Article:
2. HE COULD HAVE BEEN BULBAR THE BARBARIAN.

A Hägar the Horrible comic strip
King Features Syndicate

Working on Hi and Lois with cartoonist Mort Walker (Beetle Bailey) gave Browne an opportunity to solicit advice on Hägar from his more experienced colleague. As Walker recalled, he thought “Hägar” would be too hard for people to pronounce or spell and suggested Browne go with “Bulbar the Barbarian” instead. Browne brushed off the suggestion, preferring his own alliterative title.

3. A HEART ATTACK COULD HAVE CHANGED HÄGAR’S FATE.

When Browne came up with Hägar, he sent it along to a syndicate editor he knew from his work on Hi and Lois. According to Chris Browne, Dik’s son and the eventual artist for Hägar after his father passed away in 1989, the man originally promised to look at it after he got back from his vacation. He changed his mind at the last minute, reviewing and accepting the strip before leaving. Just days later, while on his ski vacation, the editor had a heart attack and died. If he hadn’t approved the strip prior to his passing, Browne said, Hägar may never have seen print.

4. THE STRIP HELPED BROWNE AVOID VANDALS.

A Hägar the Horrible comic strip
King Features Syndicate

Chris Browne recalled that Halloween in his Connecticut neighborhood was a time for kids to show their appreciation for his father’s work. While trick-or-treaters were busy covering nearby houses in toilet paper or spray paint, they spared the Browne residence. The only evidence of their vandalism was a spray-painted sign that read, “Mr. Browne, We Love Hägar.”

5. BROWNE’S DAUGHTER TALKED HIM OUT OF KIDNAPPING PLOTS.

Vikings were not known for being advocates for human rights. Hägar, despite his relatively genteel persona, still exhibited some barbaric traits, such as running off with “maidens” after a plundering session. Speaking with the Associated Press in 1983, Browne admitted he toned down the more lecherous side of Hägar after getting complaints from his daughter. “Running off with a maiden isn’t funny,” she told him. “It’s a crime.”

6. HÄGAR ENDORSED SODA.

A soda can featuring Hägar the Horrible
Amazon

Despite his preference for alcohol, Hägar apparently had a bit of a sweet tooth as well. In the 1970s, King Features licensed out a line of soda cans featuring some of their most popular comic strip characters, including Popeye, Blondie, and Hägar. The Viking also shilled for Mug Root Beer in the 1990s.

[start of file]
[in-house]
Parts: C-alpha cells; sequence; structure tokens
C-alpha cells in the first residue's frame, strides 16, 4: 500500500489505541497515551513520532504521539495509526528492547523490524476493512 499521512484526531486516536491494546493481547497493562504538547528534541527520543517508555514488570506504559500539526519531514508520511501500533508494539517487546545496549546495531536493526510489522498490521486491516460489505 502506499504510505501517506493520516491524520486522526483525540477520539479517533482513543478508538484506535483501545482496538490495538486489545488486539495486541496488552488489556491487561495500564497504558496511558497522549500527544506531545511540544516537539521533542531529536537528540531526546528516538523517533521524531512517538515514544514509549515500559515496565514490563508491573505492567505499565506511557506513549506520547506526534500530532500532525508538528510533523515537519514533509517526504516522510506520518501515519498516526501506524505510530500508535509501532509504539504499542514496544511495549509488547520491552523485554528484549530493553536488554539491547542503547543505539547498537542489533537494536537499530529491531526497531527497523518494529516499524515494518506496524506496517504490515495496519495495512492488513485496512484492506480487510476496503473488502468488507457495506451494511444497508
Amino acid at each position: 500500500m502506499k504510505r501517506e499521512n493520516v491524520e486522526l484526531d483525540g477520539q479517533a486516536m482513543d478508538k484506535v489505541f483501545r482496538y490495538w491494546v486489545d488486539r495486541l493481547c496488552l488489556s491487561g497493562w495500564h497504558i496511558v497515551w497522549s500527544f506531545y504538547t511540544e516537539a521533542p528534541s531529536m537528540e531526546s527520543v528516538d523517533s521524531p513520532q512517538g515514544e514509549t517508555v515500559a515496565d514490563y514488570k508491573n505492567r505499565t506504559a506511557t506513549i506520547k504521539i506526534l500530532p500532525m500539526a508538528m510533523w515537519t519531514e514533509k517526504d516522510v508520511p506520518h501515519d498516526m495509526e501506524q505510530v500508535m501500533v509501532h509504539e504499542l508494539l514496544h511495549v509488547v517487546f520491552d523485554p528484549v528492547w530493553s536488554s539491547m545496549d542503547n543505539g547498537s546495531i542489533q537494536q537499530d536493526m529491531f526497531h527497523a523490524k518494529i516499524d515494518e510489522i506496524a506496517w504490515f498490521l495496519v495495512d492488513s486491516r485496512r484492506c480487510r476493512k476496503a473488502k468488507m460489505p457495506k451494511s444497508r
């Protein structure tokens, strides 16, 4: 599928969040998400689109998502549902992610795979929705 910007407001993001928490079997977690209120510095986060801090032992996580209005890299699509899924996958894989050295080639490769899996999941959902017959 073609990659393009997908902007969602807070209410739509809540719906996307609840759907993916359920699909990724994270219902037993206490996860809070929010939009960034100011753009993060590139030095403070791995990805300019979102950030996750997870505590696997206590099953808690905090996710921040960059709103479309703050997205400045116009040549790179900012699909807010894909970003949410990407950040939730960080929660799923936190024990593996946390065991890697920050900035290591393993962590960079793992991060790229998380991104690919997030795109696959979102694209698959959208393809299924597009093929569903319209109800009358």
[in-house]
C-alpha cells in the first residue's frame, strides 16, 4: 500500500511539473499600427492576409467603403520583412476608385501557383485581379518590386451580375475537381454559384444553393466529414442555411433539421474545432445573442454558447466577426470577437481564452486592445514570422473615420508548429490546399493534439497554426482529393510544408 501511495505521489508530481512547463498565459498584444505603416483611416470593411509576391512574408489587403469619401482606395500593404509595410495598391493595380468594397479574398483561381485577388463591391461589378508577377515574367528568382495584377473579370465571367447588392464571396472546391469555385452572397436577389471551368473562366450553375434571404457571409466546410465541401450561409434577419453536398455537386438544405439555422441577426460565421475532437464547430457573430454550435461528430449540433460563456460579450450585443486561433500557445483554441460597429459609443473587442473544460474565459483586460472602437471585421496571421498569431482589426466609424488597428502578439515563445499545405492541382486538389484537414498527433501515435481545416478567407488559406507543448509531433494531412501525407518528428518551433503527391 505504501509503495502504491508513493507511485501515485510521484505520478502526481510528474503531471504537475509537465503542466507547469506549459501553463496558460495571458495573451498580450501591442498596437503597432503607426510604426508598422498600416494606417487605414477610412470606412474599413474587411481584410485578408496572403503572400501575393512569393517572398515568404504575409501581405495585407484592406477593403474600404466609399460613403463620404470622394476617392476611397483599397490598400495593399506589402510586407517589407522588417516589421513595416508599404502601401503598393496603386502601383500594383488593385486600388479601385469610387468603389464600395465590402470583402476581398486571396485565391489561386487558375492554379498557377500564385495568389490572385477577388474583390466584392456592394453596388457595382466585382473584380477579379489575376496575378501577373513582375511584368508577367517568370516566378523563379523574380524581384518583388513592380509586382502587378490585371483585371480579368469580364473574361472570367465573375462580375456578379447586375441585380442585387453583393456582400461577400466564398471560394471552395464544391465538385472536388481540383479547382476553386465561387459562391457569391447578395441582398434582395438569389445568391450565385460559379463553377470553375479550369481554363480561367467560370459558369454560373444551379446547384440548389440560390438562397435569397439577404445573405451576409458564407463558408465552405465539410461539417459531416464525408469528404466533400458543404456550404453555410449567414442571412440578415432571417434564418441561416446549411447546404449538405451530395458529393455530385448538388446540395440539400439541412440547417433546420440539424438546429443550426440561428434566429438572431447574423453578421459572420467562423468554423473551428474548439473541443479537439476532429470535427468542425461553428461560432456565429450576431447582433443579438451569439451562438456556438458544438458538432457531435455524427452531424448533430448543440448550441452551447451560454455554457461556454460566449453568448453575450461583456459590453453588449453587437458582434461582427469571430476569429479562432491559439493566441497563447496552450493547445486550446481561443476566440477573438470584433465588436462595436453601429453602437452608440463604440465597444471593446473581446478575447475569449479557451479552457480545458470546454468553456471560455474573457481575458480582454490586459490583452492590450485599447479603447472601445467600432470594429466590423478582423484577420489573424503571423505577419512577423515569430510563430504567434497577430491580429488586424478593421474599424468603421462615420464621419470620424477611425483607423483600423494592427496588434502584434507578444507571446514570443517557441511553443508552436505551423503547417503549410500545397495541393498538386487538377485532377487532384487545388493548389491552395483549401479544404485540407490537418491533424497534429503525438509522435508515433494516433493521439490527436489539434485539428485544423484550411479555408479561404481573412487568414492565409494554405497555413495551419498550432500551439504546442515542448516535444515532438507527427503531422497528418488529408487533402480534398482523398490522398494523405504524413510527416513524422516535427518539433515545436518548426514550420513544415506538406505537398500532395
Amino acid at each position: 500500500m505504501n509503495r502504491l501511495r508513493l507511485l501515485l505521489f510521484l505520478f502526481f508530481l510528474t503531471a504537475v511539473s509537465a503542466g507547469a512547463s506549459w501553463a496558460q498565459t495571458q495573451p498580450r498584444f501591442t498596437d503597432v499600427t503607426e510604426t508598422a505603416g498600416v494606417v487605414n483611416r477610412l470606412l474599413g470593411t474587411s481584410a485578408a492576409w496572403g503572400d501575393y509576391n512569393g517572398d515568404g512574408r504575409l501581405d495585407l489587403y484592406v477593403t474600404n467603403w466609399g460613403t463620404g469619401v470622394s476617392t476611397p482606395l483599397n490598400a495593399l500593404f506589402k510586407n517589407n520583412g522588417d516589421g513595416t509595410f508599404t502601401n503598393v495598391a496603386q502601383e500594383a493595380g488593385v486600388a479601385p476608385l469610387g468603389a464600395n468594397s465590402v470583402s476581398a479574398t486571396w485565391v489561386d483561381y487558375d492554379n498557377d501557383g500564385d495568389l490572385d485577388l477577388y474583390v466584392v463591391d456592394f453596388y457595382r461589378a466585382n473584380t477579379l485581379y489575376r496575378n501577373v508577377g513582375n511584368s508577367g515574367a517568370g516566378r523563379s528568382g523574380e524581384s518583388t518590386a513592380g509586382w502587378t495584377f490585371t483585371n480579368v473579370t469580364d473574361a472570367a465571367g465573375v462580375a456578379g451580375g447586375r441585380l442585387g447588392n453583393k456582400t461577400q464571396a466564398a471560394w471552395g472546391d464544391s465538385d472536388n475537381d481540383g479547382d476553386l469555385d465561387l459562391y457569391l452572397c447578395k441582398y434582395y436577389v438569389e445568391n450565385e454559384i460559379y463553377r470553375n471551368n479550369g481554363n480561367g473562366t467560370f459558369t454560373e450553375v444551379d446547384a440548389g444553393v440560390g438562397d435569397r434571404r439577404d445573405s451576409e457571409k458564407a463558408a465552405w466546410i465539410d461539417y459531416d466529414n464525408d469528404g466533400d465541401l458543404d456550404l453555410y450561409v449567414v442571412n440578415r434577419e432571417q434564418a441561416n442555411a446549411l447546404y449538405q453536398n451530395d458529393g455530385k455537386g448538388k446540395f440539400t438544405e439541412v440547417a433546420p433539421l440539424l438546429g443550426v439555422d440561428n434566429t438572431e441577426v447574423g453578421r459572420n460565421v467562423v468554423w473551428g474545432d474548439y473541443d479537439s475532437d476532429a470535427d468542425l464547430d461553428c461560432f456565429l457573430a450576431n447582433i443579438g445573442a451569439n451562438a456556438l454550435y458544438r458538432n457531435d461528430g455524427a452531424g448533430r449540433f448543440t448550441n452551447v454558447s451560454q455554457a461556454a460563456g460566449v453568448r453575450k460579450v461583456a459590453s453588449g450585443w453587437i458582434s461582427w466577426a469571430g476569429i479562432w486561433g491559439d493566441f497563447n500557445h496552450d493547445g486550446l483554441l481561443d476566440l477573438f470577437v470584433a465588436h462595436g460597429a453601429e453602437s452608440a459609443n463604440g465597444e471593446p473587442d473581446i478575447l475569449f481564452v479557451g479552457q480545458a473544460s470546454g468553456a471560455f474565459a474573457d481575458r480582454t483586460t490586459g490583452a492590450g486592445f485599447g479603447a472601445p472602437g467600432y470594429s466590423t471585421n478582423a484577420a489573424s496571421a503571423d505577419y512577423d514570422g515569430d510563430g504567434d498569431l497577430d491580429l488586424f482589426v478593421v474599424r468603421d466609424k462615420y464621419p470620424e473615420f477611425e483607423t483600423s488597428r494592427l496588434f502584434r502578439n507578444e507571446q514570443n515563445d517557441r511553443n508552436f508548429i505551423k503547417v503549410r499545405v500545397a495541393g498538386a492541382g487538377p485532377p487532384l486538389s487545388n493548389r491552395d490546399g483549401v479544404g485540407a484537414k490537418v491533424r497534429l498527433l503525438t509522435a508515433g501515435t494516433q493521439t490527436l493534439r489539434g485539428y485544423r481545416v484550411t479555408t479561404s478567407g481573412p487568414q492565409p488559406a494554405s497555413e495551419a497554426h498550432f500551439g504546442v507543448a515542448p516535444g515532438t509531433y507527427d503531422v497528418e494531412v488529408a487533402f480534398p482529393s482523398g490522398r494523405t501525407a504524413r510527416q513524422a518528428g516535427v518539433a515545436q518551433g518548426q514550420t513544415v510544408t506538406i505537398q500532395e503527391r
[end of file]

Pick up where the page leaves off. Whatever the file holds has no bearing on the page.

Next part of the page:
7. HE WAS A COLLEGE MASCOT.

In 1965, Cleveland State University students voted in the name “Vikings” for their collegiate basketball team. After using a mascot dubbed Viktorious Vike, the school adopted Hägar in the 1980s. Both Hägar and wife Helga appeared at several of the school’s sporting events before being replaced by an original character named Vike.

8. HE EVENTUALLY SOBERED UP.

A Hägar the Horrible comic strip
King Features Syndicate

When Dik Browne was working on Hägar, the Viking was prone to bouts of excessive drinking. When Chris Browne took over the strip, he made a deliberate decision to minimize Hägar’s imbibing. "When my father was doing the strip, he did an awful lot of gags about Hägar falling down drunk and coming home in a wheelbarrow, and as times go on that doesn't strike me as that funny anymore,” Brown told the Chicago Tribune in 1993. “Just about everybody I know has had somebody hurt by alcoholism or substance abuse.”

9. HE HAD HIS OWN HANNA-BARBERA CARTOON.

It took some time, but Hägar was finally honored with the animated special treatment in 1989. Cartoon powerhouse Hanna-Barbera created the 30-minute special, Hägar the Horrible: Hägar Knows Best, and cast the Viking as being out of his element after returning home for the first time in years. The voice of Optimus Prime, Peter Cullen, performed the title character. It was later released on DVD as part of a comic strip cartoon collection.

10. HE SAILED INTO THE WIZARD OF ID.

A Wizard of Id comic strip
King Features Syndicate

In 2014, Hägar made an appearance in the late Johnny Hart’s Wizard of Id comic strip, with the two characters looking confused at the idea they’ve run into one another at sea. Hägar also made a cameo in Blondie to celebrate that character’s 75th birthday in 2005.

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Pop Chart Lab
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infographics
Every Emoji Ever, Arranged by Color
Pop Chart Lab
Pop Chart Lab

What lies at the end of the emoji rainbow? It's not a pot of gold, but rather an exclamation point—a fitting way to round out the Every Emoji Ever print created by the design experts over at Pop Chart Lab.

As the name suggests, every emoji that's currently used in version 10.0.0 of Unicode is represented, which, if you're keeping track, is nearly 2400.

Each emoji was painstakingly hand-illustrated and arranged chromatically, starting with yellow and ending in white. Unicode was most recently updated last summer, with 56 emojis added to the family. Some of the newest members of the emoji clan include a mermaid, a couple of dinosaurs, a UFO, and a Chinese takeout box. However, the most popular emoji last year was the "despairing crying face." Make of that what you will.

Past posters from Pop Chart Lab have depicted the instruments played in every Beatles song, every bird species in North America, and magical objects of the wizarding world. The price of the Every Emoji Ever poster starts at $29, and if you're interested, the piece can be purchased here.